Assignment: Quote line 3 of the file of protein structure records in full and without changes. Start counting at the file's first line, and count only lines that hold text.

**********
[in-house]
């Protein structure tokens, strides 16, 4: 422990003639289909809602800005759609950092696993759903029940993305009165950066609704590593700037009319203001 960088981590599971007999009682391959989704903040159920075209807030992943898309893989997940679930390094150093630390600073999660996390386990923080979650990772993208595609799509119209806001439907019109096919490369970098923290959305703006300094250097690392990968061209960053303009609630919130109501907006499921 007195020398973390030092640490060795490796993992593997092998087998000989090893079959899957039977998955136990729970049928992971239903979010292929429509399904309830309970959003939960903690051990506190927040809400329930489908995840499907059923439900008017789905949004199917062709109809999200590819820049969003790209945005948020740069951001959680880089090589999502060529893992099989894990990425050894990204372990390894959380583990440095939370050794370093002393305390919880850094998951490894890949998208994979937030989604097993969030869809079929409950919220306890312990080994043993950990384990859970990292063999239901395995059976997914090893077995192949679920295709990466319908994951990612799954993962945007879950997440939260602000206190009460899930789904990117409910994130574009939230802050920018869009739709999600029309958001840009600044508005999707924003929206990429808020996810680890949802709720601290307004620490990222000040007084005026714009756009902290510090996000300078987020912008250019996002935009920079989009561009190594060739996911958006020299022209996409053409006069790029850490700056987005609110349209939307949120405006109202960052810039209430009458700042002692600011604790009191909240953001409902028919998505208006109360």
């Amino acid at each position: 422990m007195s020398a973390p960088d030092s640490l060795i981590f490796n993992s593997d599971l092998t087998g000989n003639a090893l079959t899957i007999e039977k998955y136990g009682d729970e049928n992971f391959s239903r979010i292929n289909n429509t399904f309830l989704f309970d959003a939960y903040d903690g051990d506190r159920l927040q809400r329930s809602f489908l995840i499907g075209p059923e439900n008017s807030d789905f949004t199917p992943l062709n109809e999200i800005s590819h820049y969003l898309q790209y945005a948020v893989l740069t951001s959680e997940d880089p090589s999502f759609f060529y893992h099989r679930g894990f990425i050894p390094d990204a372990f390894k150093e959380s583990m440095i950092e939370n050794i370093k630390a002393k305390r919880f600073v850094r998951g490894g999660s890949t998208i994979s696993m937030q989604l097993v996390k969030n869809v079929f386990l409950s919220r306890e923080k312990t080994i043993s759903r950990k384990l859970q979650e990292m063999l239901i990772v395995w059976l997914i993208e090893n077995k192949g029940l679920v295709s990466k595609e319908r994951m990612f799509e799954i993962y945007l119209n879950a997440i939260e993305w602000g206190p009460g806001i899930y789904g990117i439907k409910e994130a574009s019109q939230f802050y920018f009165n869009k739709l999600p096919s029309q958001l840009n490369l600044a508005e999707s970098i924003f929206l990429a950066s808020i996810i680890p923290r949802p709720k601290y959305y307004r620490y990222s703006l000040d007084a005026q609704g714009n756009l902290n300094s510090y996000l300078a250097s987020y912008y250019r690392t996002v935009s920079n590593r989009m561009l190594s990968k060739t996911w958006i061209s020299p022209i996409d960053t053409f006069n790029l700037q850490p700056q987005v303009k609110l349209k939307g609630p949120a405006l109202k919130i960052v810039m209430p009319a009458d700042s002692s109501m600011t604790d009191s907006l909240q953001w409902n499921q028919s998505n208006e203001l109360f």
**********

């Amino acid at each position: 422990m007195s020398a973390p960088d030092s640490l060795i981590f490796n993992s593997d599971l092998t087998g000989n003639a090893l079959t899957i007999e039977k998955y136990g009682d729970e049928n992971f391959s239903r979010i292929n289909n429509t399904f309830l989704f309970d959003a939960y903040d903690g051990d506190r159920l927040q809400r329930s809602f489908l995840i499907g075209p059923e439900n008017s807030d789905f949004t199917p992943l062709n109809e999200i800005s590819h820049y969003l898309q790209y945005a948020v893989l740069t951001s959680e997940d880089p090589s999502f759609f060529y893992h099989r679930g894990f990425i050894p390094d990204a372990f390894k150093e959380s583990m440095i950092e939370n050794i370093k630390a002393k305390r919880f600073v850094r998951g490894g999660s890949t998208i994979s696993m937030q989604l097993v996390k969030n869809v079929f386990l409950s919220r306890e923080k312990t080994i043993s759903r950990k384990l859970q979650e990292m063999l239901i990772v395995w059976l997914i993208e090893n077995k192949g029940l679920v295709s990466k595609e319908r994951m990612f799509e799954i993962y945007l119209n879950a997440i939260e993305w602000g206190p009460g806001i899930y789904g990117i439907k409910e994130a574009s019109q939230f802050y920018f009165n869009k739709l999600p096919s029309q958001l840009n490369l600044a508005e999707s970098i924003f929206l990429a950066s808020i996810i680890p923290r949802p709720k601290y959305y307004r620490y990222s703006l000040d007084a005026q609704g714009n756009l902290n300094s510090y996000l300078a250097s987020y912008y250019r690392t996002v935009s920079n590593r989009m561009l190594s990968k060739t996911w958006i061209s020299p022209i996409d960053t053409f006069n790029l700037q850490p700056q987005v303009k609110l349209k939307g609630p949120a405006l109202k919130i960052v810039m209430p009319a009458d700042s002692s109501m600011t604790d009191s907006l909240q953001w409902n499921q028919s998505n208006e203001l109360f």